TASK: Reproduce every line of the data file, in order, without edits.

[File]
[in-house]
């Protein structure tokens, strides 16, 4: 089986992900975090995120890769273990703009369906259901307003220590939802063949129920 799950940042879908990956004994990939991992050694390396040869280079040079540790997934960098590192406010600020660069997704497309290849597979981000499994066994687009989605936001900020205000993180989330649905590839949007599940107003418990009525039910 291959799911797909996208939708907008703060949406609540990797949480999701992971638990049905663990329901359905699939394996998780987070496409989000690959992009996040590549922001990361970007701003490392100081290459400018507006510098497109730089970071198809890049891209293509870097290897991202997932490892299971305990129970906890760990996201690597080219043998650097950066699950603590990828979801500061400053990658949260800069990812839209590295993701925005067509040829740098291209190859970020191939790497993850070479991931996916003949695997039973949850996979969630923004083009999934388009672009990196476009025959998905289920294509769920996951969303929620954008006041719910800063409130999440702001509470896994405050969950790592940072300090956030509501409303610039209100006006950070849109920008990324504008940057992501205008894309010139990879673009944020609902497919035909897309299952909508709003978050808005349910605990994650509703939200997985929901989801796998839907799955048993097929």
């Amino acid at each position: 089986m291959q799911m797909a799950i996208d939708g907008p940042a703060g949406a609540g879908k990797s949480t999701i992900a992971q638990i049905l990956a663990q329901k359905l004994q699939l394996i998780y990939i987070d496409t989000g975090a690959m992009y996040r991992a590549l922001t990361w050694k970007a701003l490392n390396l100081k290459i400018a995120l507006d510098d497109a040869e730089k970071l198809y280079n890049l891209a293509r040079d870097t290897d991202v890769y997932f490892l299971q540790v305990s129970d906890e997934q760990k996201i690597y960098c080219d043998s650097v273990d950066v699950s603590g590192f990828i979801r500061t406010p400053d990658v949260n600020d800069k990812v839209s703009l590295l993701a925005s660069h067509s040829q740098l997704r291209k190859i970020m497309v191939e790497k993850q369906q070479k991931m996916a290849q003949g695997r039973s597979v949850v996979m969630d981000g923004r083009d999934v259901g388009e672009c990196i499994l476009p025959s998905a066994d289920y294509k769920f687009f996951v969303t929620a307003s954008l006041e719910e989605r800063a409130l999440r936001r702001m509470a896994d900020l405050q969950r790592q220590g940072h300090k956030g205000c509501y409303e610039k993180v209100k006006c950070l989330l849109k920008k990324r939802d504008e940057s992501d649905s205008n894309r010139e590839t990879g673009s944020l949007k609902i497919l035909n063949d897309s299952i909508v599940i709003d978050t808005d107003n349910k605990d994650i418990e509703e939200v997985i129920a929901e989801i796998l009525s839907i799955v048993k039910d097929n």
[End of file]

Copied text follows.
[in-house]
């Protein structure tokens, strides 16, 4: 089986992900975090995120890769273990703009369906259901307003220590939802063949129920 799950940042879908990956004994990939991992050694390396040869280079040079540790997934960098590192406010600020660069997704497309290849597979981000499994066994687009989605936001900020205000993180989330649905590839949007599940107003418990009525039910 291959799911797909996208939708907008703060949406609540990797949480999701992971638990049905663990329901359905699939394996998780987070496409989000690959992009996040590549922001990361970007701003490392100081290459400018507006510098497109730089970071198809890049891209293509870097290897991202997932490892299971305990129970906890760990996201690597080219043998650097950066699950603590990828979801500061400053990658949260800069990812839209590295993701925005067509040829740098291209190859970020191939790497993850070479991931996916003949695997039973949850996979969630923004083009999934388009672009990196476009025959998905289920294509769920996951969303929620954008006041719910800063409130999440702001509470896994405050969950790592940072300090956030509501409303610039209100006006950070849109920008990324504008940057992501205008894309010139990879673009944020609902497919035909897309299952909508709003978050808005349910605990994650509703939200997985929901989801796998839907799955048993097929």
């Amino acid at each position: 089986m291959q799911m797909a799950i996208d939708g907008p940042a703060g949406a609540g879908k990797s949480t999701i992900a992971q638990i049905l990956a663990q329901k359905l004994q699939l394996i998780y990939i987070d496409t989000g975090a690959m992009y996040r991992a590549l922001t990361w050694k970007a701003l490392n390396l100081k290459i400018a995120l507006d510098d497109a040869e730089k970071l198809y280079n890049l891209a293509r040079d870097t290897d991202v890769y997932f490892l299971q540790v305990s129970d906890e997934q760990k996201i690597y960098c080219d043998s650097v273990d950066v699950s603590g590192f990828i979801r500061t406010p400053d990658v949260n600020d800069k990812v839209s703009l590295l993701a925005s660069h067509s040829q740098l997704r291209k190859i970020m497309v191939e790497k993850q369906q070479k991931m996916a290849q003949g695997r039973s597979v949850v996979m969630d981000g923004r083009d999934v259901g388009e672009c990196i499994l476009p025959s998905a066994d289920y294509k769920f687009f996951v969303t929620a307003s954008l006041e719910e989605r800063a409130l999440r936001r702001m509470a896994d900020l405050q969950r790592q220590g940072h300090k956030g205000c509501y409303e610039k993180v209100k006006c950070l989330l849109k920008k990324r939802d504008e940057s992501d649905s205008n894309r010139e590839t990879g673009s944020l949007k609902i497919l035909n063949d897309s299952i909508v599940i709003d978050t808005d107003n349910k605990d994650i418990e509703e939200v997985i129920a929901e989801i796998l009525s839907i799955v048993k039910d097929n």